Prior to the 1980’s each of the World’s developed nations had their own local manufacturing industries – a result of globally implemented protectionist economic policy. Under these policies countries imposed high tariffs and other duties on foreign imported goods, preventing imports from being financially viable, so as to protect their local manufacturers. Toys are but one example of this.
Here in Australia, there is one man who has made it his mission to preserve and share the history of Australian manufactured toys – that man is Mr. Luke Jones from Adelaide, in the Australian state of South Australia.
Luke is an architect by trade, and has been collecting Australian toys since childhood; with Luke commenting:
“I’ve been collecting antique toys for about 35 years and have always had an ambition to have a carefully structured collection which I could be proud of as a long term achievement.“
Recently, Luke began sharing parts of his collection with his ‘Australian Toys’ Instagram, the Instagram page has been so well received that Luke will be publishing a book showcasing his Australian toy collection in 2019 via Melbourne Books.
(Photo below of part of Luke’s collection – a JA Holden Ampol Rally Car & John Sands Garage; 1956 – 1958 and early 1940s.)
With Luke’s book soon to be published, now is the perfect time to get to know about the origins of the Australian toy industry by reading our Toy Talk with Mr. ‘Australian Toys’ himself, Luke Jones below…
Basics/Getting to Know
Name + D.O.B?
26th December 1973
City, State n Country you currently call home?
Adelaide, South Australia is my hometown and I live at Lobethal in the Adelaide Hills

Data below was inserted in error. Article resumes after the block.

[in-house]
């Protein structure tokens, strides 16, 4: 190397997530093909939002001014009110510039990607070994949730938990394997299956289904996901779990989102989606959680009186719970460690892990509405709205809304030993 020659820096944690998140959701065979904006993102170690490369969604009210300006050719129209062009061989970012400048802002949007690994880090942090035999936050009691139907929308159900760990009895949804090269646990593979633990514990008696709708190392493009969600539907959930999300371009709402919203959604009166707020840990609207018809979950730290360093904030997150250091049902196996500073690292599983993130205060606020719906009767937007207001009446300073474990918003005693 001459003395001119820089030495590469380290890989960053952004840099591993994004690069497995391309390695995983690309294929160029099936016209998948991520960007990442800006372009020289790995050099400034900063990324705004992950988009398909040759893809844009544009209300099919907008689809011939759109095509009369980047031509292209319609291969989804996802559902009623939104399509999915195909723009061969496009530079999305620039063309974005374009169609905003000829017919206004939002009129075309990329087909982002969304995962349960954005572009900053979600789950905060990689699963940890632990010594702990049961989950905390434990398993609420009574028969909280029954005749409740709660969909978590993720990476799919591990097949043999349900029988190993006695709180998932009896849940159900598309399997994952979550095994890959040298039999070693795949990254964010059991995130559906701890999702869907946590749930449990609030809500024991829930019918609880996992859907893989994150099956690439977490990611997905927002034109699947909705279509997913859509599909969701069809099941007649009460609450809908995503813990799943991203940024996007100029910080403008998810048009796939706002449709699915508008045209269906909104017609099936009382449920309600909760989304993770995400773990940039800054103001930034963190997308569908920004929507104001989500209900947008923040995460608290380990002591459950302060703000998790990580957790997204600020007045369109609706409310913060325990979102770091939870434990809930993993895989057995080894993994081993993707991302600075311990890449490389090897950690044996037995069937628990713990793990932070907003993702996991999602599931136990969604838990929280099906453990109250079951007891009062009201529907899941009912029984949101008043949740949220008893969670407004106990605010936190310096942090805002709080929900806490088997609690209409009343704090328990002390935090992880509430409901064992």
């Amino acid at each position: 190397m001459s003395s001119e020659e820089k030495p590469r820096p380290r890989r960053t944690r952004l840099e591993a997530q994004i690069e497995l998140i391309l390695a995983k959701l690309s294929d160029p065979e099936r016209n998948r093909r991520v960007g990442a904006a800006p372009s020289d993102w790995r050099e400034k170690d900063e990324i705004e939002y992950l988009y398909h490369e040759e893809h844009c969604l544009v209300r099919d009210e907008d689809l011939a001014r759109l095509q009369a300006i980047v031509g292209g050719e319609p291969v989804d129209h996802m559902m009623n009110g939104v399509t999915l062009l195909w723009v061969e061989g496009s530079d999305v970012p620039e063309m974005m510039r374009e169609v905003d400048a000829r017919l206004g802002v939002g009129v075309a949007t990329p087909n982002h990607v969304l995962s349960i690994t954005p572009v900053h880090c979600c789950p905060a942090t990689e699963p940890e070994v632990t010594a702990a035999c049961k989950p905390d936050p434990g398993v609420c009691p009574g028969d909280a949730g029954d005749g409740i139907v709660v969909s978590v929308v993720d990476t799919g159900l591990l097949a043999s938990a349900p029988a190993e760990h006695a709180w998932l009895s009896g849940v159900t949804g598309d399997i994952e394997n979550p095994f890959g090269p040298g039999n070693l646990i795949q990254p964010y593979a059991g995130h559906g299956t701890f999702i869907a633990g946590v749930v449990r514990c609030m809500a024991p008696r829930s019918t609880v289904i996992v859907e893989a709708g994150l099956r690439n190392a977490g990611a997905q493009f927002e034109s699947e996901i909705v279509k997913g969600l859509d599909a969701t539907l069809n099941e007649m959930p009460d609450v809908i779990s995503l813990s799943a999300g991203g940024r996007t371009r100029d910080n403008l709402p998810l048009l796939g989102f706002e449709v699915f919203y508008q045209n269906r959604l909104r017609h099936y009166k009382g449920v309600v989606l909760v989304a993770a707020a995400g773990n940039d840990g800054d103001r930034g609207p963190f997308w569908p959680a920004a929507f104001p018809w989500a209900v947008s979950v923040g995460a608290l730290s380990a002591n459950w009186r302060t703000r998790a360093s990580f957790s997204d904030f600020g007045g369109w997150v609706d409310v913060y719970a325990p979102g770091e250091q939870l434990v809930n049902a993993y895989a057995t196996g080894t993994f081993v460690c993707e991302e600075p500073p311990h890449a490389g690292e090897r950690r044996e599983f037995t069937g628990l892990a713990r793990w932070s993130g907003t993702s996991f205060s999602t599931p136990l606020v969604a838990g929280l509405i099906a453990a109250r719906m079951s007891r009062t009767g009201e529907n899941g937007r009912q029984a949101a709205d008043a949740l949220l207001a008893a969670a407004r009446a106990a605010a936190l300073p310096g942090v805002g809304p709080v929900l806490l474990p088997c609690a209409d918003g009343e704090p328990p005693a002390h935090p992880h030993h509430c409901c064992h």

City, State n Country you’re from?
Adelaide, South Australia
(Photo below of part of Luke’s collection – a Musicalectrix Thunderbolt Special; c. 1950.)
Describe a memory from some stages of your life ….basically trying to piece together pivotal moments. Concerts, art, action-figures, romance, school, comics, fashion, politics, crime… ANYTHING really!
* age 5 – beginnings:
I went to live in Italy when I was 3 months old with my family – for my father to study at an art college. Indirectly this had a definite influence in my toy collecting.
* age 10 – continuations:
When I was 9 I had a newspaper round in North Adelaide and wanted to start collecting something with the money I was saving. A family friend – an Australian artist living in Italy – came to stay with us and said that antique toys were all the go in Europe, so I bought my first old toy just before my 10th birthday.
* age 15 – getting serious:
I never stopped collecting toys, but competing with horses started to take up a lot of my time, as well as diligently plodding through school.
A year spent overseas when I was 17 was helpful in getting a grip on the world.
* age 20 – young adult:
I spent 6 years at university studying architecture and while I still kept collecting, there is only so far that the holiday income from cherry picking would go!
* age 25 – adult mode:
Finishing university allowed me to get a job and earn money, as well as to put more effort into competing with the horses, all of which has been enjoyable.
* age 30 – fully formed:
Serious horse competitions and all the efforts involved with that just about dominate this time. I did meet my wife to be also, which was a good thing.
I started my architecture practice that continues to sustain my habits.
* age 35 – meanderings:
Toy collecting, horse competitions, getting married, building a business.
* age 40 – middle age creeping:
I’m a family man now with a 2 year old boy and another arriving shortly which is a great place to be.
My architectural practice is healthy, and I’m in the process of getting a book published on my toy collection, which is a beautiful thing for me.
(Photo below of part of Luke’s collection – a Winna Sports Roadster; mid – late 1940s.)
No – I don’t have such a thing. I just do my best to get on with whatever I’m doing.